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The New Normal? Resilient Supply Chains with 3D Printing

We were already headed toward expanded adoption of 3D printing, in HP’s view, when the coronavirus hit. The pandemic’s disruption will only get us there faster.

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multi jet fusion 5200 from HP

The pandemic hasn’t slowed or derailed the adoption of 3D printing, in HP’s view. Instead, it has been an accelerator. Photos: HP

In a press briefing held June 3, HP’s Ramon Pastor, interim director of its 3D printing and digital manufacturing business, called the coronavirus pandemic a “watershed moment” for additive manufacturing (AM).

He was referring not only to 3D printing’s response to calls for PPE and testing swabs, but also to how and why this technology came to be applied for these items. Where the conventional supply chain broke down, 3D printing was able to step in, rapidly develop and earn approval for designs, distribute part files, and get production moving not in months and years, but days and weeks — timelines “previously unheard of” for healthcare. Simultaneously, AM was being applied to produce other needed items in supply chains not directly related to the pandemic, but disrupted by it all the same. 

“The pandemic has been an accelerant for the trajectory of the industry.”

“The pandemic has been an accelerant for the trajectory of the industry,” Pastor says. “During this time, additive manufacturing did one of two things: it enabled companies to keep their existing production operational or it allowed them to pivot to creating essential products.” But, he points out, “The ability to do either of those things with 3D printing existed before COVID-19, so it is not a change of course. What it is, is a proof point like no other.” 

3D Printing Will Shore Up Supply Chains in the New Normal

Ramon Pastor, interim president, HP 3D Printing and Digital Manufacturing

Ramon Pastor leads HP’s 3D Printing and Digital Manufacturing business as interim president.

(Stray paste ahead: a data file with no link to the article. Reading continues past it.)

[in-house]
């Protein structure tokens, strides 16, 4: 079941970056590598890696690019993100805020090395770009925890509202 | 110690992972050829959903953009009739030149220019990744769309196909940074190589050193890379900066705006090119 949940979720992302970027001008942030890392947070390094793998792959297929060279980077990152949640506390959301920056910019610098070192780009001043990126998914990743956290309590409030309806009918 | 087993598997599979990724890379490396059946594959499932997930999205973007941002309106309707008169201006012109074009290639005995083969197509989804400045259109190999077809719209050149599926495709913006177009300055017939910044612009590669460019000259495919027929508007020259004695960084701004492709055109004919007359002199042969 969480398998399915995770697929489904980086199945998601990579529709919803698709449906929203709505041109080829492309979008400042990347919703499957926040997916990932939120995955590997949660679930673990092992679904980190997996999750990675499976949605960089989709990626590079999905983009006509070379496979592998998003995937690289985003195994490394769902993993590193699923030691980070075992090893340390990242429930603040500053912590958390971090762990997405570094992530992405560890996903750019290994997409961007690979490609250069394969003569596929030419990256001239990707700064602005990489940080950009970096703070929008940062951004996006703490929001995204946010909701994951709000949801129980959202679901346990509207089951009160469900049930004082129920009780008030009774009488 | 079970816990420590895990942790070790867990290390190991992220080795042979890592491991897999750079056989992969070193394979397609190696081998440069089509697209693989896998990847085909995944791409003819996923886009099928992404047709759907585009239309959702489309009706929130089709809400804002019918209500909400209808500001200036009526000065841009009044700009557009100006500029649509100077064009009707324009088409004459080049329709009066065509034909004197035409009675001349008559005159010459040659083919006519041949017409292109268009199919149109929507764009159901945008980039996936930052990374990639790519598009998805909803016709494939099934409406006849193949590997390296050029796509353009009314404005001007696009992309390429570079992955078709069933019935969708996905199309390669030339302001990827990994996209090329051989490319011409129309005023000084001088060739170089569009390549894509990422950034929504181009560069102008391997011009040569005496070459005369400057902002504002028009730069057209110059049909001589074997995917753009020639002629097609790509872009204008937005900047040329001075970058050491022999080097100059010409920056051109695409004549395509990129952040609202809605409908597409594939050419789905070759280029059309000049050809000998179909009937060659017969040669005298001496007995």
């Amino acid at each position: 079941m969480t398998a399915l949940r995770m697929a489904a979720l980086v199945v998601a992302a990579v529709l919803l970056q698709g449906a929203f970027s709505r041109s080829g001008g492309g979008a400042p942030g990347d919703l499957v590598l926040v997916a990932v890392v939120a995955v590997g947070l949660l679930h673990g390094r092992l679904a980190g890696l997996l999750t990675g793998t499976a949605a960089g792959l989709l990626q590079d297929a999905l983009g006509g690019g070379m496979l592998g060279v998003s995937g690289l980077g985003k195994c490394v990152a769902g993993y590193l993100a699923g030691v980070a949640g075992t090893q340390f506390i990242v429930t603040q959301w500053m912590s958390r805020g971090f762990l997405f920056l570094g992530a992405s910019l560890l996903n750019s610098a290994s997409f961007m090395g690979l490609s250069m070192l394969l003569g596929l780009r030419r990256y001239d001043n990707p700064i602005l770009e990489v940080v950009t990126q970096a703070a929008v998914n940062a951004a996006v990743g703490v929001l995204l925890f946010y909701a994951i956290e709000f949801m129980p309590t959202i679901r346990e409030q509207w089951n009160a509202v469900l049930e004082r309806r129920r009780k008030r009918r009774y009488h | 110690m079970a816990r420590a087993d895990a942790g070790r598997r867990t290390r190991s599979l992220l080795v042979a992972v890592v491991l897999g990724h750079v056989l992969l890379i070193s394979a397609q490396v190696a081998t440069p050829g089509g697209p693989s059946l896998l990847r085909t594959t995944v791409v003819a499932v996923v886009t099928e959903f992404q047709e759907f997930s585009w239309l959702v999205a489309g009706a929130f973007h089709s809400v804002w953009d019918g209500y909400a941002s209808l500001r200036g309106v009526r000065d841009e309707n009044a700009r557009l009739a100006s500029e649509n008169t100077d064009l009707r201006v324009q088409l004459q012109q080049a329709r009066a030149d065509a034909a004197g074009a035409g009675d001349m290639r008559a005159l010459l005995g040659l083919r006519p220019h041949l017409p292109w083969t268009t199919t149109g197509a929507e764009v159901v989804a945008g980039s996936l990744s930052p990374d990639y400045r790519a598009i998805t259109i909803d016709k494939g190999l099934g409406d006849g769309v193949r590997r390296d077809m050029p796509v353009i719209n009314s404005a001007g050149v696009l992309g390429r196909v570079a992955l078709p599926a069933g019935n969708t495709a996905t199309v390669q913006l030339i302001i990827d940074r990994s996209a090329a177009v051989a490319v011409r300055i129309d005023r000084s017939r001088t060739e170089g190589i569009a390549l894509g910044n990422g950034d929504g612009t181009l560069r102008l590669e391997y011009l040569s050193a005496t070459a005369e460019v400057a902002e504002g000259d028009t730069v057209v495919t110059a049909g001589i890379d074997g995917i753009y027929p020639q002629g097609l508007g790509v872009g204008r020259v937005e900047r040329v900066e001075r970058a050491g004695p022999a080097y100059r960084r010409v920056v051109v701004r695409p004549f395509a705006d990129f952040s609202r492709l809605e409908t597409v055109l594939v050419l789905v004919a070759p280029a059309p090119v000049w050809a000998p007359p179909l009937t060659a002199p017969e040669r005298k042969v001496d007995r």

The lessons learned from this crisis period will not end with the flattening of the curve; HP expects that processes and knowledge proved out as a result of coronavirus will inform and shape the future of manufacturing.

“We have seen the limits of the traditional supply chain,” as a result of this crisis Pastor says. “Now, we morph to the ‘new normal times’ knowing and realizing what we have accomplished will inform a new way to work — and not just in medical.” The test now, he says, is to build resilient supply chains that, yes, can benefit from 3D printing.

“Prior to COVID-19, much of the supply chain conversation and the evolution toward digital supply chains was focused on efficiency and transparency,” Pastor says. “Those priorities have not gone away; in fact, they are more important than ever. But another element has now come to the forefront of supply chain transformation, and that is risk mitigation. 3D printing has been so important in this crisis is because it is inherently digital, localized and sustainable, making it more immune to economic or geopolitical volatility. ”

New Services Support Scaling with Additive Manufacturing 

Several of the company’s new technology announcements and business developments speak to this, with new services for manufacturers who are perhaps turning to additive for the first time, having seen its flexible, agile response during the crisis. HP has introduced a suite of 3D Professional Services to help AM users of all levels quickly scale to production.

At the initial adoption level, a digital Parts Assessment tool and consulting services will help customers analyze and identify which parts may be candidates for the company’s Multi Jet Fusion (MJF) polymer 3D printing technology. Design for additive manufacturing (DFAM) training will also be available. For users ready to develop their AM applications, HP offers design optimization as well as services to build out postprocessing procedures, quality assurance and other processes. When manufacturers are at the moment of moving into volume production, they can utilize HP expertise to work with their suppliers or develop an in-house production process if vertically integrated.

HP MJF air duct

Applications for Multi Jet Fusion in the automotive space, such as this door defroster, are expected to expand with the introduction of HP 3D High Reusability PP enabled by BASF. 

At a partnership level, HP also announced new and expanded relationships during the June 3 call. The company is working with Germany-based Oeschler to prove out new applications for its technologies in the automotive, home and medical spaces. Chicago-based service bureau Fast Radius has joined the Distributed Manufacturing Network, a collection of production-scale 3D printing companies that provide manufacturing services. And HP’s ongoing collaboration with materials manufacturer BASF has resulted in a new polymer material for MJF, polypropylene (PP).

“The current pandemic will not be the last profound global challenge we face.”

But as additive manufacturing marches forward, HP’s focus is not just on increasing applications and material options. It sees 3D printing not in a vacuum, but as part of an interconnected and dynamic ecosystem.

“The current pandemic will not be the last profound global challenge we face,” Pastor says. Being resilient in the face of future emergencies will not only mean having duplicate facilities or redundant resources; supply chains will also need to rely on production assets that are flexible and agile, a role that digital and additive manufacturing can fill.

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